After hearing so many stories like this, I started having recurring nightmares of a greasy, green-black funnel cloud smoking its way towards a farmhouse. Everything feels deserted, my family is missing, and I don’t know if there is a basement to provide safety. The home is strange and rustic. I keep glancing through a nearby window to check its progress, and each time it grows nearer and fatter. The ambient light in the house grows increasingly dim and green as the crashing rush outside mounts in power. I don’t know where to go or what to do. I look out the window one final time, but now I see nothing: it is as though the glass had been painted over black – and yet I can sense that this blackness is alive with incomprehensible speed and motion.

Now I am moving forward – quickly and awkwardly, it feels too fast – towards the front door and then out onto a porch. What follows is a blur. I am falling, have fallen. My face sears with pain – come on now, oh please, oh someone, help me, please, oh what’re you doing? – as I look up at the gyrating sky, which is puckering towards some point behind the house – a point that is surging forward. I realize that I am seeing the crotch where the funnel cloud flows into Heaven. There is its miserable head, peering over the top of the house at me. It has seen me and moves faster.

Suddenly, there is a horrible metal banging – klamm-klamm-klamm! – rattling in my ears. What’s causing it? It doesn’t last long: everything around me is shredded, and swallowed into a black swarm of dirt and splinters and glass, and I am sucked high above into a churning, grinding vortex…


A New Best Friend

With these strange histories percolating in my head, I decided to mount a pro bono tornado watching service for the area. I was only eight at the time, however, so I could only offer this during recess or when I got home from school. I committed myself to climbing to the highest part of the playground – the platform of the “big slide” – and scanning the low-hanging clouds on overcast days. You know by now that I’m an odd guy, but even this was a little out there. Still, I enjoyed it, as strange as it sounds, standing up there by myself while other kids scrambled past me to get to the slide. It felt good to be watchful and to have the secret knowledge that the Thing might be rousing from its sleep overhead, and that I was on alert.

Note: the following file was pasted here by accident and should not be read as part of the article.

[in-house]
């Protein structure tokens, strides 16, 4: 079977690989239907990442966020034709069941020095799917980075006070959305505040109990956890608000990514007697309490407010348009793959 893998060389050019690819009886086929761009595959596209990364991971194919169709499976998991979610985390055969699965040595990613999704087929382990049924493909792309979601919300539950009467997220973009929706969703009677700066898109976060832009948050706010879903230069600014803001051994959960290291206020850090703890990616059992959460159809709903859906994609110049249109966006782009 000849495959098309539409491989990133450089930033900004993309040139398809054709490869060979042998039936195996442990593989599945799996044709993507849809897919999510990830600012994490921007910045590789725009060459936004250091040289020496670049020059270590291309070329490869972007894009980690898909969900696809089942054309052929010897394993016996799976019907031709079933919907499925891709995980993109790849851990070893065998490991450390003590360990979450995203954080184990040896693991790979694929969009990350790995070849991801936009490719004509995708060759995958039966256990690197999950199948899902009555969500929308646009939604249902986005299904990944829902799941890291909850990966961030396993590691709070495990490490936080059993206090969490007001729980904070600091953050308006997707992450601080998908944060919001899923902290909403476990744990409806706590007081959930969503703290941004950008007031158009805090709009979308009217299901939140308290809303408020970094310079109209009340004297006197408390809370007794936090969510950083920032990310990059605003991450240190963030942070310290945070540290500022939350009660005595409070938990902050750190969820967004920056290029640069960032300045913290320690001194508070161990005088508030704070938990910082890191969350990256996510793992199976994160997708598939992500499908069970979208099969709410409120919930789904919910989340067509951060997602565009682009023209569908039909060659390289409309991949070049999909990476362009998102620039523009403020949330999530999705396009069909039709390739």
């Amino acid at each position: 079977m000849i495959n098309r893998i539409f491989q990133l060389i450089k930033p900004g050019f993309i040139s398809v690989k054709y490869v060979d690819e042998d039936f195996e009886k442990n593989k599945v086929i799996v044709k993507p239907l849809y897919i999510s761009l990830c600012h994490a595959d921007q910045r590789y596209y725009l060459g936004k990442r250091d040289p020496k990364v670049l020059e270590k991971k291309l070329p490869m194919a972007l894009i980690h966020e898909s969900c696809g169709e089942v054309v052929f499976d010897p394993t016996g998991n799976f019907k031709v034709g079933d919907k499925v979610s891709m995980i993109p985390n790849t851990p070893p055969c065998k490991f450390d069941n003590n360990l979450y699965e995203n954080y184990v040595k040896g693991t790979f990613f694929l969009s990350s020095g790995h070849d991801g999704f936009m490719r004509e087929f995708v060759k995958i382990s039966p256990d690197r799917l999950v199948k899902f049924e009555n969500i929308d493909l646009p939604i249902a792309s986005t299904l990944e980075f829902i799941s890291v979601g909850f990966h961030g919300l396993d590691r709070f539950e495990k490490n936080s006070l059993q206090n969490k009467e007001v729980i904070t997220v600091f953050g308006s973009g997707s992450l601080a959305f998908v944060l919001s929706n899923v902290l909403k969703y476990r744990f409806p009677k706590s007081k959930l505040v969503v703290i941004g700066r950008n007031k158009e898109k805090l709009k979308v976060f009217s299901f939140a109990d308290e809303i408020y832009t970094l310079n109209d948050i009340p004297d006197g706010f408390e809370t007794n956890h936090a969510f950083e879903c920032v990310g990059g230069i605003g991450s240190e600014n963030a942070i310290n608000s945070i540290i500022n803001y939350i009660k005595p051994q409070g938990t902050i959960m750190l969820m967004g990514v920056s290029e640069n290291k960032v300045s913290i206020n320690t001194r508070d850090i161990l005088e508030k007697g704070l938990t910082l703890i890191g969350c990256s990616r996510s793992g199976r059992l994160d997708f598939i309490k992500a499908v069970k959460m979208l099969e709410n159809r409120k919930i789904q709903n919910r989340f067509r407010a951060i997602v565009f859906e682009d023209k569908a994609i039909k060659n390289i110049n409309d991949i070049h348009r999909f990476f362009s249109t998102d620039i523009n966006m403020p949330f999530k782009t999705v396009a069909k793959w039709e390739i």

Of course, like any weird kid who does things like this, I filled my lonely time up there with fantasies of shouting out to the recess teacher, pointing towards a fat, low-hanging pustule on the sky’s belly as it began to gyrate tellingly. Naturally, she would let me lead the way inside and demonstrate to my classmates how to duck and cover in the hallway. When the dust settled and we all safely exited from the wreckage, I would have my picture in the paper and my parents would brag about me to their friends.

Like I said, I was a weird kid. None of that ever happened, of course. Even in the moment I was keenly aware that it was all just an indulgent daydream that would evaporate into space when the bell rang. It wasn’t the only thing that disappeared for me from those days. The school and playground were razed ten years ago, and nothing was ever built on the lot. When I visit my parents, I have noticed that I go out of my way to avoid ever going in that direction. For some reason, I don’t like to see the vacant lot where the school used to be…

It was at this time in my life that Tyler Allan moved to Indiana from Arizona. He was slight and pale, with a shock of bright, blond hair, and a blaze of freckles across his face. He was a prodigious piano player, even then, and was extremely well-read and intelligent. Like me he was eccentric, but also confident and extraverted, which made his strangeness more charming, if more obvious. He was assigned to my second-grade class and we became friends almost immediately: he was the only other boy I knew of who was interested in history, books, and science. To give just one example, the other boys my age all watched shows like COPS, Power Rangers, or Beevis and Butthead – things I had no interest in. But Tyler and I watched the same nerdy PBS shows – Wishbone, Carmen San Diego, and The Magic School Bus. He seemed to instantly understand what it would take to win and maintain my friendship. As I would come to realize, Tyler was very talented at smelling these things out.